Welcome to Ghosts of Gaming Past — here we’ll be reviewing older horror games, classics and non-classics we missed when they were originally released. Have a game you’d like reviewed? Send us an email.
Written by T. Blake Braddy, @blakebraddy
Almost every horror author, from Edgar Allan Poe to Stephen King, has written on the subject. There is even a Cherokee legend about it. In a struggle within you involving two wolves, one evil and one good, which one will win? The one you feed, the answer goes.
The Darkness is that metaphor taken to extremes. In the game, based on a comic series created by Garth Ennis, you play as Jackie Estacado, a kid who has something worse than a hangover coming on his twenty-first birthday. Failing to retrieve some money for his “Uncle” Paulie Franchetti results in a hit being put on Jackie.
However, the kid isn’t going down that easily. He’s armed with whatever pistols he takes from the goons he murders and has a sidekick in the form of The Darkness: evil, demonic snake creatures that recharge anywhere there is a lack of light and become more powerful through feeding on human hearts. (There we go with the metaphors again.)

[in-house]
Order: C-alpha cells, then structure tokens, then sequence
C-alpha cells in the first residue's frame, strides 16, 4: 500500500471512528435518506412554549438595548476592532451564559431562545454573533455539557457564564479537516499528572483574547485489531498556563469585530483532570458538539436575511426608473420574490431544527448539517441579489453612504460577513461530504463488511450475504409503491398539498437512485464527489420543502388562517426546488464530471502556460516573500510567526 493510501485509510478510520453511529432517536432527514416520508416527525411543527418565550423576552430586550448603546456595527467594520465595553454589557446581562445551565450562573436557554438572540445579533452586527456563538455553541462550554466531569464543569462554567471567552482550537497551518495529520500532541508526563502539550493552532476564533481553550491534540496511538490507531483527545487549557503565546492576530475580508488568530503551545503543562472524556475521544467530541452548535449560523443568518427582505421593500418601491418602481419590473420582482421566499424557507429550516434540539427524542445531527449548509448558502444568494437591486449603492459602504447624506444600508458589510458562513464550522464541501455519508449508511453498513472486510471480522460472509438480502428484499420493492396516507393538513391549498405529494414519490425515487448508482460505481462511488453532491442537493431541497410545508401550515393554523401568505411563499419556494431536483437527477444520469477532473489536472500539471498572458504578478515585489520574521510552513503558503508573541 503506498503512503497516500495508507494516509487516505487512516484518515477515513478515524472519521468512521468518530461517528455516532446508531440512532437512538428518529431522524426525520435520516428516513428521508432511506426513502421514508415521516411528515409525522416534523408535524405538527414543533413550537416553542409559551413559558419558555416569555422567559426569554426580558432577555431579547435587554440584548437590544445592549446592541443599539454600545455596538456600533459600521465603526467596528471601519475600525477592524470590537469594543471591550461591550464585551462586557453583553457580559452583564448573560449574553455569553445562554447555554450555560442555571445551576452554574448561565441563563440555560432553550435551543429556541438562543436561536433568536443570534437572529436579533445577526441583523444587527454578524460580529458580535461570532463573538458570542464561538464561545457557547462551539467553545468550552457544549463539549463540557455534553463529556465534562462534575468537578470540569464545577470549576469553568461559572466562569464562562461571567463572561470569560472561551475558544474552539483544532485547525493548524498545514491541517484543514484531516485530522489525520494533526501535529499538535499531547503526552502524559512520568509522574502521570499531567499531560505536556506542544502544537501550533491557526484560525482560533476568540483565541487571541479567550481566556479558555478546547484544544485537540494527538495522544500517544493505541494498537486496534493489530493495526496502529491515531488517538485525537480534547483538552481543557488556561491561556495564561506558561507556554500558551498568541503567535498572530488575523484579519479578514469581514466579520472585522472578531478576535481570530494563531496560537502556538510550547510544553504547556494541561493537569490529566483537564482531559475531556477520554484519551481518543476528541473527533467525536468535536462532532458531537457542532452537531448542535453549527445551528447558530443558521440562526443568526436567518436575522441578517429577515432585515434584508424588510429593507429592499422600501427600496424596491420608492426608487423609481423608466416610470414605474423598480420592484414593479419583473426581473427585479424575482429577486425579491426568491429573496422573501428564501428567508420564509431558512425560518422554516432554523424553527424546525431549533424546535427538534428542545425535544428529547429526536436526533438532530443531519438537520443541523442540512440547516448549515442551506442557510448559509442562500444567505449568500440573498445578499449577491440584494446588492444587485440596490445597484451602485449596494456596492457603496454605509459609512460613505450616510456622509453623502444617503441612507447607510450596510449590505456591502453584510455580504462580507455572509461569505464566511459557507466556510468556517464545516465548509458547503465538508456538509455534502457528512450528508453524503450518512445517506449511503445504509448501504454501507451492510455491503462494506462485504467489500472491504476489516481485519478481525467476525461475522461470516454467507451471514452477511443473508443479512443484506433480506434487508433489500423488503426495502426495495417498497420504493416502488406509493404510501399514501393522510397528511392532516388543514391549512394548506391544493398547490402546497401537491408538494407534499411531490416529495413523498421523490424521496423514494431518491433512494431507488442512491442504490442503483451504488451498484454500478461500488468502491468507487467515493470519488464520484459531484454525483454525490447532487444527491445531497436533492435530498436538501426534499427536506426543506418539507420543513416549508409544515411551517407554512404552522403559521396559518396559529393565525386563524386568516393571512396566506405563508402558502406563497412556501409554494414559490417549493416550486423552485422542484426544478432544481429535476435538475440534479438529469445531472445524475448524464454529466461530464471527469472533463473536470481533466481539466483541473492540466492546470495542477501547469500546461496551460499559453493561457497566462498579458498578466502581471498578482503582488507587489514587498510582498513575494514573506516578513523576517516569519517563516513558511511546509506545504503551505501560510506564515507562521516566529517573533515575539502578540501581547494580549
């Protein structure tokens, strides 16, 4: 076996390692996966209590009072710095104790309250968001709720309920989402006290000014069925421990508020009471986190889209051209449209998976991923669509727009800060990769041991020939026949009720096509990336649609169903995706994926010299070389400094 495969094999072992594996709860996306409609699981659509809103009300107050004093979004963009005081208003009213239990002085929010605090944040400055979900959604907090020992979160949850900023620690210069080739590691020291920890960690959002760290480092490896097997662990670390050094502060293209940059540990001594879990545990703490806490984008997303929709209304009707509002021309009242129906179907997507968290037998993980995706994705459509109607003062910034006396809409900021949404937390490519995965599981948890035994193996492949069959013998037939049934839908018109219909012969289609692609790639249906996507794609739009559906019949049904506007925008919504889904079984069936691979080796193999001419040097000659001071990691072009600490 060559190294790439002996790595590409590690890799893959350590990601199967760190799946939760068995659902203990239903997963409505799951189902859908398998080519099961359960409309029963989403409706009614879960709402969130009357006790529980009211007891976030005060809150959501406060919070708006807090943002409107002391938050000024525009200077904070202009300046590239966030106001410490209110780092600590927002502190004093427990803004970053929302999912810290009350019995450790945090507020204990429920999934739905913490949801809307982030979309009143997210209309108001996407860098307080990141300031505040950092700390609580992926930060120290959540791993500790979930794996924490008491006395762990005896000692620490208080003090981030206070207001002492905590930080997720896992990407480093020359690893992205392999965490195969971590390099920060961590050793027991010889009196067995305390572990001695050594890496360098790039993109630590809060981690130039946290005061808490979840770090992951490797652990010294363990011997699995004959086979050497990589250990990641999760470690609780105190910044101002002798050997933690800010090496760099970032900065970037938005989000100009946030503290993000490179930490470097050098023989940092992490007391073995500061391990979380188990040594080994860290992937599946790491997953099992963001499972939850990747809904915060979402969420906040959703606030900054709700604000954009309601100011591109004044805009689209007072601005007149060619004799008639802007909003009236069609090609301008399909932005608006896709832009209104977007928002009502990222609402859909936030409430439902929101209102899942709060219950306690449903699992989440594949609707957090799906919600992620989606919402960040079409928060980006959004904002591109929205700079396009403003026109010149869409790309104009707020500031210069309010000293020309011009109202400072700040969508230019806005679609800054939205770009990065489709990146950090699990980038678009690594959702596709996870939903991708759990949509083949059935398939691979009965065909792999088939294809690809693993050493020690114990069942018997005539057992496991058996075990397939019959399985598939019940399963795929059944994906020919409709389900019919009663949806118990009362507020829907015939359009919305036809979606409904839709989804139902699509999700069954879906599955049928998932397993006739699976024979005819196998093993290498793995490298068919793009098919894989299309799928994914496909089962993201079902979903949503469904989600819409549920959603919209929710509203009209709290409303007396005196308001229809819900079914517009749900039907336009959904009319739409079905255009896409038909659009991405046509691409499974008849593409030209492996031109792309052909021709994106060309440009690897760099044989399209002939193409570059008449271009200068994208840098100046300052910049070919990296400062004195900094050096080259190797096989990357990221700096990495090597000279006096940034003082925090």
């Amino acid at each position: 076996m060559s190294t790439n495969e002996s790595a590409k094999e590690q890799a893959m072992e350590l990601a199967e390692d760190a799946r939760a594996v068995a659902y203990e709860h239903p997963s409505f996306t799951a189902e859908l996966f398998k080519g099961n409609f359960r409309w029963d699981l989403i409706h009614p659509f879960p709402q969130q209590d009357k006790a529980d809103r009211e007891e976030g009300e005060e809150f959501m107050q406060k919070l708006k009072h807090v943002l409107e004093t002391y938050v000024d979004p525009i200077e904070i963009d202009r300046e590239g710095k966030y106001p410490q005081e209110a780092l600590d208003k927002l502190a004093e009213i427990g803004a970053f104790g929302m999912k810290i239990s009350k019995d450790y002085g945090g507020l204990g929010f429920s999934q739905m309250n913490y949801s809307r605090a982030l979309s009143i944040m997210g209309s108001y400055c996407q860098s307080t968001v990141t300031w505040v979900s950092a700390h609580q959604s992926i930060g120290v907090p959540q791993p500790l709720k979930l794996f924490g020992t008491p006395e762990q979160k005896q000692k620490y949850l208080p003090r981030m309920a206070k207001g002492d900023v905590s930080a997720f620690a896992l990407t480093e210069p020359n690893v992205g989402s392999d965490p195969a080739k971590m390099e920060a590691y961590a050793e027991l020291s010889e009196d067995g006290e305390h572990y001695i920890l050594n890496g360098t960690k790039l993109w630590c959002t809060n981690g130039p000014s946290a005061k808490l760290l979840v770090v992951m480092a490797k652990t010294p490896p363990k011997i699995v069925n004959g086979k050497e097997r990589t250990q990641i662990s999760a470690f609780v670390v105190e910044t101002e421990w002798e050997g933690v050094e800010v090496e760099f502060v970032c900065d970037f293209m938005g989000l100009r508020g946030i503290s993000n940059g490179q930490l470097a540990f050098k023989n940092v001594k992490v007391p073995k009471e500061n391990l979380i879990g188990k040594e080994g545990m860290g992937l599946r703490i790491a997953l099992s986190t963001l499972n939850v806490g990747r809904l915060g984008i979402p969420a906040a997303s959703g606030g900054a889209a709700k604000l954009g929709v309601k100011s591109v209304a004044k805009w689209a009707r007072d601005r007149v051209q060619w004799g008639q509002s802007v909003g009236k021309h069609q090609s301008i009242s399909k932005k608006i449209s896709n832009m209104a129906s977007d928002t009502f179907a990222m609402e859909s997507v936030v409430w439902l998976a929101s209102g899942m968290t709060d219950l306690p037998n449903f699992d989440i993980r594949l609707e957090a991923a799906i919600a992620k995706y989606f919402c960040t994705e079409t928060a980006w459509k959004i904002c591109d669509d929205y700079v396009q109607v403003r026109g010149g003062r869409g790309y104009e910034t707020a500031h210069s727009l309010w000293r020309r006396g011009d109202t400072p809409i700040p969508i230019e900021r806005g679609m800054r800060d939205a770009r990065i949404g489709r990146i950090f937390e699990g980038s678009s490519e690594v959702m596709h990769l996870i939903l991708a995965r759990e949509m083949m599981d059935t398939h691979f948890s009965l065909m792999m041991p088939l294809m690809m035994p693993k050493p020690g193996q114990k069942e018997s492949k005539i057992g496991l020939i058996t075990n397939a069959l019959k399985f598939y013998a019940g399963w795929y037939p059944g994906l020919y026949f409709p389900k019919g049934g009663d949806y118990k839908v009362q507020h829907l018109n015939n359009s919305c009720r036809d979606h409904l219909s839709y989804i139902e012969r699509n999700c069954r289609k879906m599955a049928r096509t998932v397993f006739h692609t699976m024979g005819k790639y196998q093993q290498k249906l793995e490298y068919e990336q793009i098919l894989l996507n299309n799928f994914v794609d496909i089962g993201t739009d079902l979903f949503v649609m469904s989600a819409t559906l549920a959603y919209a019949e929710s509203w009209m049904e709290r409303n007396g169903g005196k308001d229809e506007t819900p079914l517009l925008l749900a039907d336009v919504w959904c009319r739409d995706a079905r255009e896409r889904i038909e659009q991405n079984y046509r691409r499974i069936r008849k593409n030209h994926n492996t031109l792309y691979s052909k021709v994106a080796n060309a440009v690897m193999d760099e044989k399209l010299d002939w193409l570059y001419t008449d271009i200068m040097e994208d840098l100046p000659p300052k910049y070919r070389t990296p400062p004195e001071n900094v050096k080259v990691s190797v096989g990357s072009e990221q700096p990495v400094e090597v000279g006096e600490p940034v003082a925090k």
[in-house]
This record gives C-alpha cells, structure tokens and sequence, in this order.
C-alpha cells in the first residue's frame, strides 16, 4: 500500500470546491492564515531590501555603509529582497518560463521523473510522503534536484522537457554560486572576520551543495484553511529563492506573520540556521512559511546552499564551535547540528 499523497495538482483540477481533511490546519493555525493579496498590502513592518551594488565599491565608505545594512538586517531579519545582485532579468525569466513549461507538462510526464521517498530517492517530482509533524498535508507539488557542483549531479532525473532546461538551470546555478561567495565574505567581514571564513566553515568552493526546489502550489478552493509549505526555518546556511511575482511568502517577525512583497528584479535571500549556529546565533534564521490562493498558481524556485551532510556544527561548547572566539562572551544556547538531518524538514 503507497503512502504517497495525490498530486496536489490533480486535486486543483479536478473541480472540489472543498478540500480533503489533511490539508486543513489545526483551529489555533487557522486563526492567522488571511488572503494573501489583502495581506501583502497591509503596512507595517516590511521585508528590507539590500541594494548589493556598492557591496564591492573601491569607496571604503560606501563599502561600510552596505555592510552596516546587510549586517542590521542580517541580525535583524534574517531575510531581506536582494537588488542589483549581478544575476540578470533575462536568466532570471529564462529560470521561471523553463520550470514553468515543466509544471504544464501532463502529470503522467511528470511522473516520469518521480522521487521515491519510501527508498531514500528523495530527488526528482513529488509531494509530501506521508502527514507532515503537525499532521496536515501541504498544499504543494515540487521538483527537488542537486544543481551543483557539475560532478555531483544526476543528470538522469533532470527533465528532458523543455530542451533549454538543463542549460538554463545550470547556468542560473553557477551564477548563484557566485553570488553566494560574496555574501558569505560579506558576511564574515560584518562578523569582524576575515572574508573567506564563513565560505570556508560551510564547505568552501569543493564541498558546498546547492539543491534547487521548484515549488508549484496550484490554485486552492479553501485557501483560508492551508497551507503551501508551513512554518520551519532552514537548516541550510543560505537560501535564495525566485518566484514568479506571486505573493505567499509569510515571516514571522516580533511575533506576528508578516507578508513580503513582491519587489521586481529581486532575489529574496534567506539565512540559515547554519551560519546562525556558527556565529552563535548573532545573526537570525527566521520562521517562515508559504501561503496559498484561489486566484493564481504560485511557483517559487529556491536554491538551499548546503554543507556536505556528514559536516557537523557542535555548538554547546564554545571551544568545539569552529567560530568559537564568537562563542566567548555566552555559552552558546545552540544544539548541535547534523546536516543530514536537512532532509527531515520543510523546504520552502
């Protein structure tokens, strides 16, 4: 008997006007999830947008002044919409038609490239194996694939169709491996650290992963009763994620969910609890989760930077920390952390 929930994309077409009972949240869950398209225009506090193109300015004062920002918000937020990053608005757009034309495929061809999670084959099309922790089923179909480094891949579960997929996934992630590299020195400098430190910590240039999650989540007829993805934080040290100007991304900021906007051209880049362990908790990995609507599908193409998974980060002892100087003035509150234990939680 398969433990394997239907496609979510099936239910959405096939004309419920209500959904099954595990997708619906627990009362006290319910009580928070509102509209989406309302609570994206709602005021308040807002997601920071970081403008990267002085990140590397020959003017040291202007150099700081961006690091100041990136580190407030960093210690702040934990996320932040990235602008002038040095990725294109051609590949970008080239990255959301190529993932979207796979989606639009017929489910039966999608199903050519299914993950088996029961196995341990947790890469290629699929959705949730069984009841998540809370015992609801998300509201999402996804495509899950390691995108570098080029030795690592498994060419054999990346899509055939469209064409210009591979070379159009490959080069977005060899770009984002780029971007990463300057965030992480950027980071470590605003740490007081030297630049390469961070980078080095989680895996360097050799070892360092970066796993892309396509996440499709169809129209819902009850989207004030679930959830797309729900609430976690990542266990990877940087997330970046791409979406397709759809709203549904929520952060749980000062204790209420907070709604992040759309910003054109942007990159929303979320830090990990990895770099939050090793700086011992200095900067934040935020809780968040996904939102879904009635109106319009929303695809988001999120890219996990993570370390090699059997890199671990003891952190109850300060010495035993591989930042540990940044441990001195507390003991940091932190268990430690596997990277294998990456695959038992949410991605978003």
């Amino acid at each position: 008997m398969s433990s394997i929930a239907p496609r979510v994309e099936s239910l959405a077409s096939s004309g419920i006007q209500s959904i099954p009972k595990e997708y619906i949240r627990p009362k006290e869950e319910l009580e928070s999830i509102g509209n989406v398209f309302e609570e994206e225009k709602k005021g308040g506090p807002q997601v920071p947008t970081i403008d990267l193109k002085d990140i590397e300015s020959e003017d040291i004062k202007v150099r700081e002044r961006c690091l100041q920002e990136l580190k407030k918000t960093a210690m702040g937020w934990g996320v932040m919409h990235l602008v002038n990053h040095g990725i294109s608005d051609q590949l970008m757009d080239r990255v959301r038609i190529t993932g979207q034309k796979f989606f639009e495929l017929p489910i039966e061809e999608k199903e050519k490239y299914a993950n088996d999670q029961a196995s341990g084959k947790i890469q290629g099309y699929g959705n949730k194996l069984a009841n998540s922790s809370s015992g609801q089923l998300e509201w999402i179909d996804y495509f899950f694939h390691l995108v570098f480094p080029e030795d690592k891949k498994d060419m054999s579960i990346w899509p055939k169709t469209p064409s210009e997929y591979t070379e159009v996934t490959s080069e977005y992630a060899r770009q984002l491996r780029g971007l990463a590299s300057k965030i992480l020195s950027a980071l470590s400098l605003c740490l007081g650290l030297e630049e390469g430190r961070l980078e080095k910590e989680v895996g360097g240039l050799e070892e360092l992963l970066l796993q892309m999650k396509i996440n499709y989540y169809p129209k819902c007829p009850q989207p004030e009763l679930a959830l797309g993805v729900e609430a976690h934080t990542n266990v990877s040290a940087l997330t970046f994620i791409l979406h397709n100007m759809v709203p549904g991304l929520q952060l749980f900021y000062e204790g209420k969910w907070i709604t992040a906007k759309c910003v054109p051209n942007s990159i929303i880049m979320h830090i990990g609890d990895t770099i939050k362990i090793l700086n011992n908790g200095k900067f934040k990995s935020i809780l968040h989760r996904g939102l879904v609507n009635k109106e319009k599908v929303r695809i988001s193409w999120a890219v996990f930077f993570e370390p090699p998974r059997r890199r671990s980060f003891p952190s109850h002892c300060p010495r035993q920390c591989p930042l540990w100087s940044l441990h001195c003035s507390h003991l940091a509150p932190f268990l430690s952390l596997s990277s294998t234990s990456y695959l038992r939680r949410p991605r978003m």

The problem is, the more Jackie feeds these “wolves,” the stronger the evil power grows within him, so that controlling it becomes impossible. The longer he pursues his ultimate target, the less he is his own person and the more he becomes a mere puppet of his otherworldly companion.
And that’s about where the depth of the story ends, because the story is merely a backdrop for all of the pain, torment, and suffering you find yourself committing against the unwitting, dunderheaded mafia stereotypes littering the streets in the game, and that makes all the difference in the world.
A sort of herky-jerky first act makes the game feel almost like a rail shooter, because you storm from room to room, gunning down corrupt construction workers, until you find out you’ve been double-crossed by your Uncle Paulie, who has basically put you on notice. Your life is no longer valid in his eyes, and he won’t stop until you’re dead.
Once The Darkness appears, though, the game’s enjoyment multiplies exponentially. Some games make the unfortunate choice of creating a secondary weapon type and then making it unimpressive and therefore useless. However, perhaps because the entire game hinges on The Darkness working as a concept, its powers dwarf the guns and place the game outside of the normal realm of the first person shooter.